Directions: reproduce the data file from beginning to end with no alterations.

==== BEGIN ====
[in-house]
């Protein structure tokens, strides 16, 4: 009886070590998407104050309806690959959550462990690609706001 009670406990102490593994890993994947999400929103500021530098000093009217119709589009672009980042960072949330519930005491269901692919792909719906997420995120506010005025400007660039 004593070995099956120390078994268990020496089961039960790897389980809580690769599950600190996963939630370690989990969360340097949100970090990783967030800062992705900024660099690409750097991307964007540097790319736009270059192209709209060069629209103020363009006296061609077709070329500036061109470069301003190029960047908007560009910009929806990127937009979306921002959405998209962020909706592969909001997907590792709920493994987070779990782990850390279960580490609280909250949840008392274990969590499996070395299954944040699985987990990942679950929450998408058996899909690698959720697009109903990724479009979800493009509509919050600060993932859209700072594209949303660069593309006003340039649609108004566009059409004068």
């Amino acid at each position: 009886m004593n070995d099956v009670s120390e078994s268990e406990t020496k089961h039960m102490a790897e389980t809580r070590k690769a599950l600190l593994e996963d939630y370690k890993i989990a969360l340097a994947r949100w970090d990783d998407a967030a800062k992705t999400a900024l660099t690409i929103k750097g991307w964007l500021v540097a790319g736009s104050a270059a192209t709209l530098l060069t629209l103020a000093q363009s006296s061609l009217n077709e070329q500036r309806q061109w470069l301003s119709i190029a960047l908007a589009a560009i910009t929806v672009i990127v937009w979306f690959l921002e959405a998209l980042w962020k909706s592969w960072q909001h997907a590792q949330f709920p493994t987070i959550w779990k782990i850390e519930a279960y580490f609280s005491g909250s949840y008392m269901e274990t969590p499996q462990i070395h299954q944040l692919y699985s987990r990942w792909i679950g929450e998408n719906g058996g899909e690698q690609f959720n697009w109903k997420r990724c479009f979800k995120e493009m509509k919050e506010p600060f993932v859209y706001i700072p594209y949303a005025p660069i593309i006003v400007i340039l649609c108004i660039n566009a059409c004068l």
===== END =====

[in-house]
């Protein structure tokens, strides 16, 4: 009886070590998407104050309806690959959550462990690609706001 009670406990102490593994890993994947999400929103500021530098000093009217119709589009672009980042960072949330519930005491269901692919792909719906997420995120506010005025400007660039 004593070995099956120390078994268990020496089961039960790897389980809580690769599950600190996963939630370690989990969360340097949100970090990783967030800062992705900024660099690409750097991307964007540097790319736009270059192209709209060069629209103020363009006296061609077709070329500036061109470069301003190029960047908007560009910009929806990127937009979306921002959405998209962020909706592969909001997907590792709920493994987070779990782990850390279960580490609280909250949840008392274990969590499996070395299954944040699985987990990942679950929450998408058996899909690698959720697009109903990724479009979800493009509509919050600060993932859209700072594209949303660069593309006003340039649609108004566009059409004068």
């Amino acid at each position: 009886m004593n070995d099956v009670s120390e078994s268990e406990t020496k089961h039960m102490a790897e389980t809580r070590k690769a599950l600190l593994e996963d939630y370690k890993i989990a969360l340097a994947r949100w970090d990783d998407a967030a800062k992705t999400a900024l660099t690409i929103k750097g991307w964007l500021v540097a790319g736009s104050a270059a192209t709209l530098l060069t629209l103020a000093q363009s006296s061609l009217n077709e070329q500036r309806q061109w470069l301003s119709i190029a960047l908007a589009a560009i910009t929806v672009i990127v937009w979306f690959l921002e959405a998209l980042w962020k909706s592969w960072q909001h997907a590792q949330f709920p493994t987070i959550w779990k782990i850390e519930a279960y580490f609280s005491g909250s949840y008392m269901e274990t969590p499996q462990i070395h299954q944040l692919y699985s987990r990942w792909i679950g929450e998408n719906g058996g899909e690698q690609f959720n697009w109903k997420r990724c479009f979800k995120e493009m509509k919050e506010p600060f993932v859209y706001i700072p594209y949303a005025p660069i593309i006003v400007i340039l649609c108004i660039n566009a059409c004068l």